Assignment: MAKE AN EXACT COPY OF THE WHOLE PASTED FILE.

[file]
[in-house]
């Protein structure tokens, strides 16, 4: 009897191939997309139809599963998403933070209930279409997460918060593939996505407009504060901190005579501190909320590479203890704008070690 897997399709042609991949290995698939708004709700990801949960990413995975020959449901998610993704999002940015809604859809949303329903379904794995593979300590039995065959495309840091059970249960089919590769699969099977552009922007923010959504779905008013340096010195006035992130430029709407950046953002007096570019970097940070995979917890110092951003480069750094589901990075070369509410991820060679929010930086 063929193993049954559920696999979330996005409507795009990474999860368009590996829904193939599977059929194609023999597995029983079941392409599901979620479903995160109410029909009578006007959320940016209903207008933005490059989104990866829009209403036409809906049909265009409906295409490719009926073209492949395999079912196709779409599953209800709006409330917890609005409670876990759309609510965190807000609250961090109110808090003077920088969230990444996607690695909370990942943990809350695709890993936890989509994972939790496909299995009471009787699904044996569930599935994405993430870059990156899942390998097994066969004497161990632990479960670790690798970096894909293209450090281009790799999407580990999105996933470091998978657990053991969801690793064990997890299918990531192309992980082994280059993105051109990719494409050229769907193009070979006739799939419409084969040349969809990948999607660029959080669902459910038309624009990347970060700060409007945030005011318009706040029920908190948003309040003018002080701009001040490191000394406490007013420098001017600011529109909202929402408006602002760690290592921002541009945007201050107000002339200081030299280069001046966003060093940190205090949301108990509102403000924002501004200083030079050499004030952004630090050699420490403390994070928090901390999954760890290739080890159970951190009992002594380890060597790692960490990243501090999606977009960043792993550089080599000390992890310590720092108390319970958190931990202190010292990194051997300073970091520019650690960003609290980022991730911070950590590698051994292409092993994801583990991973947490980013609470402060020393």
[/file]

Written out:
[in-house]
């Protein structure tokens, strides 16, 4: 009897191939997309139809599963998403933070209930279409997460918060593939996505407009504060901190005579501190909320590479203890704008070690 897997399709042609991949290995698939708004709700990801949960990413995975020959449901998610993704999002940015809604859809949303329903379904794995593979300590039995065959495309840091059970249960089919590769699969099977552009922007923010959504779905008013340096010195006035992130430029709407950046953002007096570019970097940070995979917890110092951003480069750094589901990075070369509410991820060679929010930086 063929193993049954559920696999979330996005409507795009990474999860368009590996829904193939599977059929194609023999597995029983079941392409599901979620479903995160109410029909009578006007959320940016209903207008933005490059989104990866829009209403036409809906049909265009409906295409490719009926073209492949395999079912196709779409599953209800709006409330917890609005409670876990759309609510965190807000609250961090109110808090003077920088969230990444996607690695909370990942943990809350695709890993936890989509994972939790496909299995009471009787699904044996569930599935994405993430870059990156899942390998097994066969004497161990632990479960670790690798970096894909293209450090281009790799999407580990999105996933470091998978657990053991969801690793064990997890299918990531192309992980082994280059993105051109990719494409050229769907193009070979006739799939419409084969040349969809990948999607660029959080669902459910038309624009990347970060700060409007945030005011318009706040029920908190948003309040003018002080701009001040490191000394406490007013420098001017600011529109909202929402408006602002760690290592921002541009945007201050107000002339200081030299280069001046966003060093940190205090949301108990509102403000924002501004200083030079050499004030952004630090050699420490403390994070928090901390999954760890290739080890159970951190009992002594380890060597790692960490990243501090999606977009960043792993550089080599000390992890310590720092108390319970958190931990202190010292990194051997300073970091520019650690960003609290980022991730911070950590590698051994292409092993994801583990991973947490980013609470402060020393």